The result, after the measure was enacted in September, was that rates remained frozen for at least the first three months of 2013, with a decision regarding the rest of the year left to be made in early 2013. Employee organizations pushed for enactment of a raise retroactive to January 2013, but an extension of the freeze for the full year was at least as likely, given the political and budgetary realities.

Meantime, employees remained eligible for raises on promotion, as a performance reward, and on successfully completing waiting periods for within-grade raises, for those in grade-and-step pay systems.

Those events played out against a backdrop of heated disagreements over how federal pay compares with that of the private sector. Unions and many Democrats pointed to government data showing that federal workers are underpaid on average by more than 20 percent, while Republicans cited studies by conservative think tanks concluding that the advantage is on the federal side by around that same percentage— and more if benefits were taken into account.

The nonpartisan Congressional Budget Office plowed a middle ground by reporting that pay overall is about comparable on average with a 2 percent advantage to federal employees. However, federal workers with a high school education or less are substantially ahead while those with advanced college degrees are substantially behind, CBO concluded.

A later report from another nonpartisan entity, the Government Accountability Office, did not attempt to conduct a pay comparison but rather found the methods used in the other studies varied in fundamental ways and that even those using similar methods used differing sets of data. It concluded that no one study—including the government’s own report that by law is supposed to be used in setting raises—is definitive. Rather than serving as a tie-breaker, GAO’s report essentially left the debate to continue along the same lines.

In mid-October, the government’s own annual assessment put the pay gap at 35 percent on average in favor of the private sector, up by about nine points in just one year. With a continued salary rate freeze into 2013 already having been decided, the data mainly served to stir up the pay dispute again, just before the elections.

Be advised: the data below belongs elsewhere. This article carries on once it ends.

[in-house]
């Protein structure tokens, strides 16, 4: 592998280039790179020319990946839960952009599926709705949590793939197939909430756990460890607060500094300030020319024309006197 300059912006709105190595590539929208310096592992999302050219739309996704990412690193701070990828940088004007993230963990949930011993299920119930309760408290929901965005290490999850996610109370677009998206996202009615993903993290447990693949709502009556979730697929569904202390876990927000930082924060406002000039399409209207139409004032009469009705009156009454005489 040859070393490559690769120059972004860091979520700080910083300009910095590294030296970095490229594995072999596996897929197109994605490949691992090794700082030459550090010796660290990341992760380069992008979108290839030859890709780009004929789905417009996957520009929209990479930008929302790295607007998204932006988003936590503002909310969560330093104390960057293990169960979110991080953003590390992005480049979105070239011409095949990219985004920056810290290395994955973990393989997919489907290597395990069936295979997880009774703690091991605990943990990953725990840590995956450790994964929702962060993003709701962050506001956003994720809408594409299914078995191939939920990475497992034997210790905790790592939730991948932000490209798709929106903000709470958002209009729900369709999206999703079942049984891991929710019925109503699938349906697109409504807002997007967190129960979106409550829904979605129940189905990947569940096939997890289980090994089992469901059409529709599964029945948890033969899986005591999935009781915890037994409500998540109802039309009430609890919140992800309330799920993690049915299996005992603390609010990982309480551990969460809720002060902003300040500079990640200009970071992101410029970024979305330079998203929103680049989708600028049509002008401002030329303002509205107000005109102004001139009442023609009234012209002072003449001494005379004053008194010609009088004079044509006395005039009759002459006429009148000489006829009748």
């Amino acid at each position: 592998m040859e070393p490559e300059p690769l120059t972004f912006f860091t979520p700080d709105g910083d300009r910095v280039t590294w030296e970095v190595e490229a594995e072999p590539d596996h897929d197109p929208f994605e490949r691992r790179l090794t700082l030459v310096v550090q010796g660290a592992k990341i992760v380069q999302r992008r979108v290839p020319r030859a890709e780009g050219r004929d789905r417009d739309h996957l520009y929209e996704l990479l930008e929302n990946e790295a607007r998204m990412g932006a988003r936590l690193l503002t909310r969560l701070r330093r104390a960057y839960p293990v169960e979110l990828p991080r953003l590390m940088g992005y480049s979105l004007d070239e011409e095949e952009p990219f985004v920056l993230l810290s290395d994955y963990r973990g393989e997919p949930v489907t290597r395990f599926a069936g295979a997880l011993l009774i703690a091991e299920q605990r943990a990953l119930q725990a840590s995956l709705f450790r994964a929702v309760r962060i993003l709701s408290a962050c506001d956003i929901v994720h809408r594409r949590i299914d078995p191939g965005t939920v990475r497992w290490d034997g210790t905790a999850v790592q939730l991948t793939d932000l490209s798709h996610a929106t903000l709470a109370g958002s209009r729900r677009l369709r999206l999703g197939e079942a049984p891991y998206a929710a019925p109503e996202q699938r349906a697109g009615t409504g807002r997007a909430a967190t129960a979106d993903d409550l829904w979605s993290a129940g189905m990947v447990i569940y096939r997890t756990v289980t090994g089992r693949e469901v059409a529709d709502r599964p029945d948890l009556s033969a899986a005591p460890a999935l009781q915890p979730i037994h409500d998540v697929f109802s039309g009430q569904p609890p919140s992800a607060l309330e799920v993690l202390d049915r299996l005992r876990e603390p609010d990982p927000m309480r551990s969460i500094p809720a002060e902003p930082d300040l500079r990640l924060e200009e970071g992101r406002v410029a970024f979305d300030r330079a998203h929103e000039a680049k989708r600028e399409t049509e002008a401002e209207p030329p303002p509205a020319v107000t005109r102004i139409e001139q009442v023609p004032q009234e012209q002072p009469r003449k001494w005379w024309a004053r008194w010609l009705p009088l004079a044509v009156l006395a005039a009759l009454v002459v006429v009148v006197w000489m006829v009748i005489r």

Retirement

Like pay, the federal retirement program was caught up in political and fiscal debates. That process started with the Obama administration’s budget that repeated a proposal it first raised in late 2011, to increase the required employee contributions toward retirement by 1.2 percent of salary, phased in over three years.

House Republicans soon moved to go even higher. A 1.5 percent of salary increase over three years was considered early in the year to help pay for an extension of unemployment benefits. Ultimately, that measure ordered a 2.3 percent of salary increase in contributions from those hired into government in 2013 and later who didn’t have at least five years of prior federal service—a new category of retirement coverage that came to be called “revised annuity employees.”

Proposals potentially affecting current employees continued to circulate, however. The House-passed budget outline recommended setting employee and agency contributions at equal levels, meaning about a 6 percent of salary increase for employees. A later House -passed bill designed to substitute for the looming sequester endorsed a five percentage point increase over five years. Both of those measures stalled in the Senate.

The idea of raising contributions resurfaced late in the year in proposals to head off sequestration—with the House passing another bill calling for a five-point increase. Also proposed was basing cost of living adjustments in federal retirement and many other programs on the “chained” consumer price index measure that typically produces a figure about half a percentage point less than the traditional measure.

The later enactment of the law delaying the sequester set those proposals aside, if only for a short time. That law meanwhile allowed Social Security payroll taxes to revert to their normal level after being lower by two percentage points for 2011 and 2012.

Also on the table was the “special retirement supplement” paid to those under the Federal Employees Retirement System who retire before age 62. The House several times endorsed ending that benefit for new retirees except for those subject to mandatory retirement, but the Senate never took up the bills containing that language.

One way in which the emphasis on deficit control worked in favor of employees was passage of “phased retirement” authority—allowing agencies to offer retirement-eligible employees the option of switching to part-time work while drawing proportion-ate salaries and annuities.